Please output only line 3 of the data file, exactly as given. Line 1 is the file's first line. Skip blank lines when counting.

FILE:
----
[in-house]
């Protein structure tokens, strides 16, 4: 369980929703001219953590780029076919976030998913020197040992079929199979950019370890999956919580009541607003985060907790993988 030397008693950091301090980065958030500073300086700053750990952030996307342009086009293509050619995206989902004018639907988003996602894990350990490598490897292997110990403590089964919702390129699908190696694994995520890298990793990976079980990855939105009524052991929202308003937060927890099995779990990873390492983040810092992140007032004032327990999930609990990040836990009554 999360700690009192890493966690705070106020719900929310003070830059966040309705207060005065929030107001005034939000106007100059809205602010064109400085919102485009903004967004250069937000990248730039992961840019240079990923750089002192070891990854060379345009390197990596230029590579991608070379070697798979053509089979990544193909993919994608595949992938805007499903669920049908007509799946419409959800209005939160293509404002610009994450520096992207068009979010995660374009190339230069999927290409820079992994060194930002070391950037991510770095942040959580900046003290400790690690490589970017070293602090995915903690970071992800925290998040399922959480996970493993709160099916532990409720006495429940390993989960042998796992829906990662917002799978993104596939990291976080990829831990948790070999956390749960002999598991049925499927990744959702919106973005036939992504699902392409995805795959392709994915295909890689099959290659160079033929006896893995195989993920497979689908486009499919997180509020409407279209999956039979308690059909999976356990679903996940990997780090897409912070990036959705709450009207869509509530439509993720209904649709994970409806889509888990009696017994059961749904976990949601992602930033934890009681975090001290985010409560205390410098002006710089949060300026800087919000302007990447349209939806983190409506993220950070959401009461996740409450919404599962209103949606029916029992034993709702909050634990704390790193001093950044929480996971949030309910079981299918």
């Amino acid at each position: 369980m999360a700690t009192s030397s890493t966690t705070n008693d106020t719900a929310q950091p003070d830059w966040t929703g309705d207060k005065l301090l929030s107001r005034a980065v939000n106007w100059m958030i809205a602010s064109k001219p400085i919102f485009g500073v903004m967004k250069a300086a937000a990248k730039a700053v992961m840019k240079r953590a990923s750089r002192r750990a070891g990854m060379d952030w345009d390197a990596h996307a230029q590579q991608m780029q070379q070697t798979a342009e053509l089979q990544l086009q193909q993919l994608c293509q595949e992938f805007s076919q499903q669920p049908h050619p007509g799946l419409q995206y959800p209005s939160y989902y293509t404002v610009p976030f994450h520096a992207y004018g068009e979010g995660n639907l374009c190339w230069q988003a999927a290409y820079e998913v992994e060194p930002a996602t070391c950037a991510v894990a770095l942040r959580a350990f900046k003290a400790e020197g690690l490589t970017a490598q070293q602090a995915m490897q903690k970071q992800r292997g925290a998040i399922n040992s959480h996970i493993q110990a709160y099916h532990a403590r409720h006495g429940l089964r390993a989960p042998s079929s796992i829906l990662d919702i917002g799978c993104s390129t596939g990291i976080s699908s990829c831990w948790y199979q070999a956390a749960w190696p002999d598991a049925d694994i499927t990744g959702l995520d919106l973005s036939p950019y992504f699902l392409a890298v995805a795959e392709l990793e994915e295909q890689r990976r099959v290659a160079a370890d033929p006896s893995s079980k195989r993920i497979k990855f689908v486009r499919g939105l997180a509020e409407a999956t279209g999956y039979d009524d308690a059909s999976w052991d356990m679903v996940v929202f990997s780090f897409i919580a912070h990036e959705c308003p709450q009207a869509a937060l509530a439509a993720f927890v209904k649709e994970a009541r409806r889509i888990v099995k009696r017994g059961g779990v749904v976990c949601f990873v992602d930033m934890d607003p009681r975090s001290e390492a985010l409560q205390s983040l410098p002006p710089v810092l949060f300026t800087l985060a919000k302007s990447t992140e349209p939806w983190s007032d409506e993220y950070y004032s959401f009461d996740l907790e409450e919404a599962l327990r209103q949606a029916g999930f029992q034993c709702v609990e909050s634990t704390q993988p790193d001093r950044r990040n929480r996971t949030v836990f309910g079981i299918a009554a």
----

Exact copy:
């Amino acid at each position: 369980m999360a700690t009192s030397s890493t966690t705070n008693d106020t719900a929310q950091p003070d830059w966040t929703g309705d207060k005065l301090l929030s107001r005034a980065v939000n106007w100059m958030i809205a602010s064109k001219p400085i919102f485009g500073v903004m967004k250069a300086a937000a990248k730039a700053v992961m840019k240079r953590a990923s750089r002192r750990a070891g990854m060379d952030w345009d390197a990596h996307a230029q590579q991608m780029q070379q070697t798979a342009e053509l089979q990544l086009q193909q993919l994608c293509q595949e992938f805007s076919q499903q669920p049908h050619p007509g799946l419409q995206y959800p209005s939160y989902y293509t404002v610009p976030f994450h520096a992207y004018g068009e979010g995660n639907l374009c190339w230069q988003a999927a290409y820079e998913v992994e060194p930002a996602t070391c950037a991510v894990a770095l942040r959580a350990f900046k003290a400790e020197g690690l490589t970017a490598q070293q602090a995915m490897q903690k970071q992800r292997g925290a998040i399922n040992s959480h996970i493993q110990a709160y099916h532990a403590r409720h006495g429940l089964r390993a989960p042998s079929s796992i829906l990662d919702i917002g799978c993104s390129t596939g990291i976080s699908s990829c831990w948790y199979q070999a956390a749960w190696p002999d598991a049925d694994i499927t990744g959702l995520d919106l973005s036939p950019y992504f699902l392409a890298v995805a795959e392709l990793e994915e295909q890689r990976r099959v290659a160079a370890d033929p006896s893995s079980k195989r993920i497979k990855f689908v486009r499919g939105l997180a509020e409407a999956t279209g999956y039979d009524d308690a059909s999976w052991d356990m679903v996940v929202f990997s780090f897409i919580a912070h990036e959705c308003p709450q009207a869509a937060l509530a439509a993720f927890v209904k649709e994970a009541r409806r889509i888990v099995k009696r017994g059961g779990v749904v976990c949601f990873v992602d930033m934890d607003p009681r975090s001290e390492a985010l409560q205390s983040l410098p002006p710089v810092l949060f300026t800087l985060a919000k302007s990447t992140e349209p939806w983190s007032d409506e993220y950070y004032s959401f009461d996740l907790e409450e919404a599962l327990r209103q949606a029916g999930f029992q034993c709702v609990e909050s634990t704390q993988p790193d001093r950044r990040n929480r996971t949030v836990f309910g079981i299918a009554a």